You come into your belonging in childhood. You belong to your parents, siblings, communities. You belong to your churches, your schools. You belong to the provincialities of your domestication—the streetlamp at the end of the cove, that well-worn spot on the couch, the third pew from the back. Your first experience of life is that of belonging to a known.
I grew up thirty miles north of Memphis, on a fenced five acres grazed by three appaloosas. I rode my bike down gravel roads and through fields into gullied woods. I played in my barn’s hayloft. I spent evenings after dinner on my front porch swing. I climbed mimosas along the fence line and looked down on life through the pink blossoms on green-fanned leaves. The sloping pasture that gyred down into a shallow pond long vacated by catfish. I was expected at church every time the doors were open. I made a macaroni ark at Vacation Bible School.
The details are different, but your story of belonging is the same. The familiarities of your rearing hold you…until they can’t.
Eventually, you come to realize that the belonging into which you’re born can’t serve as the longing to which you’re called. Jutting out of the boundaries of your belonging in jagged undeniability are the protruding edges of desire. So, you’re given the labyrinth of choice, cast by grace into the unbounded actualization of deciding, to echo Tolkien’s timeless way of putting it, what to do with the time that is given you.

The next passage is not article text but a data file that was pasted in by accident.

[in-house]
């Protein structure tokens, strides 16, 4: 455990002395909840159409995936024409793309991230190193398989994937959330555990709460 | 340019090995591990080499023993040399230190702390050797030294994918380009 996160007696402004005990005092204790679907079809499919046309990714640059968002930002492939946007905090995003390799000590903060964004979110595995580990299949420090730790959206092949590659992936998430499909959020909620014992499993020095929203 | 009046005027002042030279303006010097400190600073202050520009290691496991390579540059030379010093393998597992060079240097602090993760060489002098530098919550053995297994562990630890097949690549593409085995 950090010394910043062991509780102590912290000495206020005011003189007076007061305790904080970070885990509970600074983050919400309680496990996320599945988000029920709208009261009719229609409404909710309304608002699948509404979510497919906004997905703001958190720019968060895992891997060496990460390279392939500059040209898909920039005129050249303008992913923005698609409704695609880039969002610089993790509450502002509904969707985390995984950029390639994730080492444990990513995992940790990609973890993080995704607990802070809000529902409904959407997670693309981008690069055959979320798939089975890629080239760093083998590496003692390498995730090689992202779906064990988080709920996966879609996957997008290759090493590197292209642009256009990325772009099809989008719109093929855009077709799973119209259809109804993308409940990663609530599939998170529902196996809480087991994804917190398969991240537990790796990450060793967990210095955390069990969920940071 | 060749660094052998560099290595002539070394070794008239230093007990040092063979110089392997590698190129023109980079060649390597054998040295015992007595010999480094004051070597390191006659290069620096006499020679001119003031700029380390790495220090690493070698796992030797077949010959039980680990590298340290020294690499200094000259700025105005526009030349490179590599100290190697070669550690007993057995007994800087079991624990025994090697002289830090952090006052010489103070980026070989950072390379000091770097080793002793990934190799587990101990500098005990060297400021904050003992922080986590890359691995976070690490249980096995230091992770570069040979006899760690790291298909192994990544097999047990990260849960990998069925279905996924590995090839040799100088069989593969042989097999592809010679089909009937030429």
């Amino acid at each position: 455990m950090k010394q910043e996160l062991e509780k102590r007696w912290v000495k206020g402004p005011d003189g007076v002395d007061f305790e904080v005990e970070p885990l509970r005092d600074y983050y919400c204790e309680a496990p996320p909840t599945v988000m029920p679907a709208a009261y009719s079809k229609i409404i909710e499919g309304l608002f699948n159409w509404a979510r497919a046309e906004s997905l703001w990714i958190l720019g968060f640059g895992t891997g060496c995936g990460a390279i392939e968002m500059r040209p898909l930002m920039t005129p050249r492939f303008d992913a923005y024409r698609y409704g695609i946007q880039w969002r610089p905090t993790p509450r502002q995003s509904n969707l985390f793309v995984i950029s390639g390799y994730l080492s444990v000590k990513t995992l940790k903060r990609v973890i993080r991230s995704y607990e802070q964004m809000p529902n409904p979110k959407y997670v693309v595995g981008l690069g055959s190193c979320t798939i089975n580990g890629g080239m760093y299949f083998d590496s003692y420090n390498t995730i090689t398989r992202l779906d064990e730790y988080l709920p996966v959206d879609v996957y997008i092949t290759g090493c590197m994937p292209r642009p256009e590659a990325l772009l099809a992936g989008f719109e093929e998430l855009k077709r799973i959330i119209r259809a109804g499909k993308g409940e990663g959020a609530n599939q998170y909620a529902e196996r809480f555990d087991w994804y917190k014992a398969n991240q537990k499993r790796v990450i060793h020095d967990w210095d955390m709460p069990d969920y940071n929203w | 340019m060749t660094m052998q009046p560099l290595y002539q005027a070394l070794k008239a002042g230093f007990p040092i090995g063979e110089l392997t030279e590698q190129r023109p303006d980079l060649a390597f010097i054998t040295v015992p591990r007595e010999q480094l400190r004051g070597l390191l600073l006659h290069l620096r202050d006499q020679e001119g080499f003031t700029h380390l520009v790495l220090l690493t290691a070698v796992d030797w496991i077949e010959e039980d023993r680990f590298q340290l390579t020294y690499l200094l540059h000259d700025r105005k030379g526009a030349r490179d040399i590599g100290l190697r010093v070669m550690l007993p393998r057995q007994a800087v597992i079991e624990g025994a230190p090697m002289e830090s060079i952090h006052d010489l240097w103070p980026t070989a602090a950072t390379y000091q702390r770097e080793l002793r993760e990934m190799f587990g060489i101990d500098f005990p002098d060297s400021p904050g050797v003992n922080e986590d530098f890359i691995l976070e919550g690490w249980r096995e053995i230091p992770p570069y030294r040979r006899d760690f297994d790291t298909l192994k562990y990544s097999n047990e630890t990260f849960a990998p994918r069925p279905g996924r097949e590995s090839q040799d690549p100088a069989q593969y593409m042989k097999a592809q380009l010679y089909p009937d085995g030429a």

Ideally, then, life becomes the cultivation of your truest self. The hope is that every decision, healthy or unhealthy, toward desolation or consolation, makes bolder the signature of your soul. You want to speak differentiated words and create individuated things from a liberated heart. The journey from the cradle of your belonging to the maturation of your longing proves a quest for those wellsprings and vistas of authenticity.
However, life is not without its paradoxes. You come to find the longings that drew you out eventually lead you back in. What held you in childhood often becomes what you seek to hold as an adult. What you first belonged to, in turn, comes to belong to you.
C. S. Lewis tells the childhood story of his brother Warnie fashioning together a toy garden made from twigs, flowers, and moss. He describes it as his first acquaintance with beauty. He couldn’t have known then that his brother’s toy garden would take up residence in the heart of his imagination. We never know what finds belonging in us until much later. The rest of his life bore his desire to return to that first beauty. Every story of longing he would come to tell was a story of the desire to return. Eliot says that at the end of all our exploration we arrive back to the place we started with new understanding. Like the prodigal son, we break out of early belonging only to find that what we belonged to has come to belong in us so intimately that we must return to it.
Perhaps the greatest choice you can make is to decide how you tell the story of your return, to say, make, or enact that which brings you nearest to your belonging. If, like the prodigal, you can come to yourself, then you can follow your desire to the place you were first embraced. Your desires have brought you through the disillusionments of ambition to the place where the gifts of your belonging open for you.
In Letters to a Young Poet, Rilke says,